Wednesday, June 19, 2013
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Above, a file photo of a high-efficiency LED light. Maine homes and businesses could trim their overall electricity consumption by 16 percent over the next decade by installing more-efficient lights, equipment and appliances, a new study for Efficiency Maine Trust has concluded.
Courtesy of Wikipedia
Top opportunities at home involve lighting, appliances, water heating and consumer electronics. Efficiency measures include fluorescent and LED lights, Energy Star-rated washers, dryers and refrigerators, heat pump water heaters and low-flow faucets, and controlled power strips for TVs and computers.
In the commercial sector, lighting, ventilation and refrigeration lead the potential for savings. Measures include high-efficiency fluorescent and LED lights, demand-controlled ventilation and refrigeration fan controls, and covers for cooler display cases.
For industry, leading opportunities are in machine drives and lighting. Measures include more efficient pump systems and motors, and high-efficiency fluorescent and LED lights.
In the survey, 58 percent of Maine businesses said they consider the payback period when they make efficiency investments. Seven of 10 of those businesses said they want the investment to pay for itself within three years.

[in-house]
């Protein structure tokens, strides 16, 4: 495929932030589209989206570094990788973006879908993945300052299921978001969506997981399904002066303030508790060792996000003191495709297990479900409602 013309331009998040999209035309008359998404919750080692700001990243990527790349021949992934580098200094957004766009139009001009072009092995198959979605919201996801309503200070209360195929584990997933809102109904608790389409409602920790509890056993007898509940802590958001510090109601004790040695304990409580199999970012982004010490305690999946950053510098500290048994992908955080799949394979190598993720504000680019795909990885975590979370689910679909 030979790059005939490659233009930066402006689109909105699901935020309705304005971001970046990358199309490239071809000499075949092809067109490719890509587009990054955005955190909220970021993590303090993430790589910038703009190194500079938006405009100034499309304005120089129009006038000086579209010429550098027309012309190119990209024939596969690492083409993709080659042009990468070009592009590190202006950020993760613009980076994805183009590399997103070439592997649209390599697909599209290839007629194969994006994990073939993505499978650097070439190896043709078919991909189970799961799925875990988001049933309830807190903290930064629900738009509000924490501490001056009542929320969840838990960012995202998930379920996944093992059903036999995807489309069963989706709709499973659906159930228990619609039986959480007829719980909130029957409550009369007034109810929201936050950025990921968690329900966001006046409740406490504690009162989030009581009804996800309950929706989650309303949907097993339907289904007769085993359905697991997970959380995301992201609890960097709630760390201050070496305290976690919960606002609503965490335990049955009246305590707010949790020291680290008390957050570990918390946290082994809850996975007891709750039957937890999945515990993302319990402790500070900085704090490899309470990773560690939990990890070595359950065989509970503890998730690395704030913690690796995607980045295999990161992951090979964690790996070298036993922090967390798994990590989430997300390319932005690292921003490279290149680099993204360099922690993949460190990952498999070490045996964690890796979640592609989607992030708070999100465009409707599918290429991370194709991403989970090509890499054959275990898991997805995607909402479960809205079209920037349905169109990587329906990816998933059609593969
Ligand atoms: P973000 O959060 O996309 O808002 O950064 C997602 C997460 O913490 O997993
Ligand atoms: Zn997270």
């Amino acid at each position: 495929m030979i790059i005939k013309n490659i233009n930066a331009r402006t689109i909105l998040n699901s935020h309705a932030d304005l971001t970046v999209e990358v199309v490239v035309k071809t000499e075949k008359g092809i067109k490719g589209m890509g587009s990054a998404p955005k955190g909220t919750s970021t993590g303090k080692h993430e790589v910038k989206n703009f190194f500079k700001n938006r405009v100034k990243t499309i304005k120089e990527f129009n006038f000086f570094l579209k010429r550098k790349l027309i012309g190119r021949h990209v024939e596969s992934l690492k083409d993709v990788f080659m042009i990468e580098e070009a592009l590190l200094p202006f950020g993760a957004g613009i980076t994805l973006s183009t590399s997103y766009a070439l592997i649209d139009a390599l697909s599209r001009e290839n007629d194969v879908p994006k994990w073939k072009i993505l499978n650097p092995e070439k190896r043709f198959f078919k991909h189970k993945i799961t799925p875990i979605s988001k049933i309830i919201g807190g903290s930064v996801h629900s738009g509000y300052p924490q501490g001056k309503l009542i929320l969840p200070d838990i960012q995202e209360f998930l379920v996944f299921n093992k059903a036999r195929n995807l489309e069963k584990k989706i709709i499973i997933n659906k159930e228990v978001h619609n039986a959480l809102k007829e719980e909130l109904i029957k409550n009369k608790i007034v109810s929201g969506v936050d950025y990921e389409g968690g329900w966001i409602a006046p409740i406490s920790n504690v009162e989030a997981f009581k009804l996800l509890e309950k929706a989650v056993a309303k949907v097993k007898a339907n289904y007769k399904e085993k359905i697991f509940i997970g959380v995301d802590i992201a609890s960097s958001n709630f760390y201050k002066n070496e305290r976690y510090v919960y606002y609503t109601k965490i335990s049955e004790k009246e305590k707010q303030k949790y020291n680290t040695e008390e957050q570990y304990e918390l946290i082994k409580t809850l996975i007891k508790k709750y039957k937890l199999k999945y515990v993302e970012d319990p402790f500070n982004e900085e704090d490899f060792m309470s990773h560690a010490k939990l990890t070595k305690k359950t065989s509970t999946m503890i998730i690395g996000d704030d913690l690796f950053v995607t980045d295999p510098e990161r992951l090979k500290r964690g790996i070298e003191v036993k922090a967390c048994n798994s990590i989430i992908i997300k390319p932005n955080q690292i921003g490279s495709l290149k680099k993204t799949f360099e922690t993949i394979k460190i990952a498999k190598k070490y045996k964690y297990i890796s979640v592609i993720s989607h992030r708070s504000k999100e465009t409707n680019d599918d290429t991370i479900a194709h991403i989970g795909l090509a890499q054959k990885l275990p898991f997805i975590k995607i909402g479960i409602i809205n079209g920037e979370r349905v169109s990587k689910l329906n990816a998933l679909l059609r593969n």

The survey also asked business owners and managers about likely participation in Efficiency Maine programs, based on the level of financial incentives. Respondents said they "very likely" would make investments if incentives covered 50 percent to 75 percent of installed equipment costs.
At Wednesday's symposium, representatives from employers such as Hannaford Bros., Texas Instruments and the city of Lewiston explained how they have carried out energy improvements.
Hannaford looks for payback in less than four years when it makes energy improvements in its supermarkets, said Harrison Horning, the company's director of energy and facility services.
Texas Instruments bought National Semiconductor and its analog chip-making plant in South Portland last year. The plant competes for investment with plants worldwide, said Andrew McCollough, the facilities engineering manager. So to overcome higher labor costs, the Maine factory must operate efficiently and trim energy use constantly.
On average, the plant has cut its utility bill by $2.5 million over the past eight years. Recently, for instance, it changed out 52 chillers with high-performance versions that cut electricity use by 75 percent. The $1 million investment will pay for itself in three years, McCollough said.
Staff Writer Tux Turkel can be contacted at 791-6462 or at: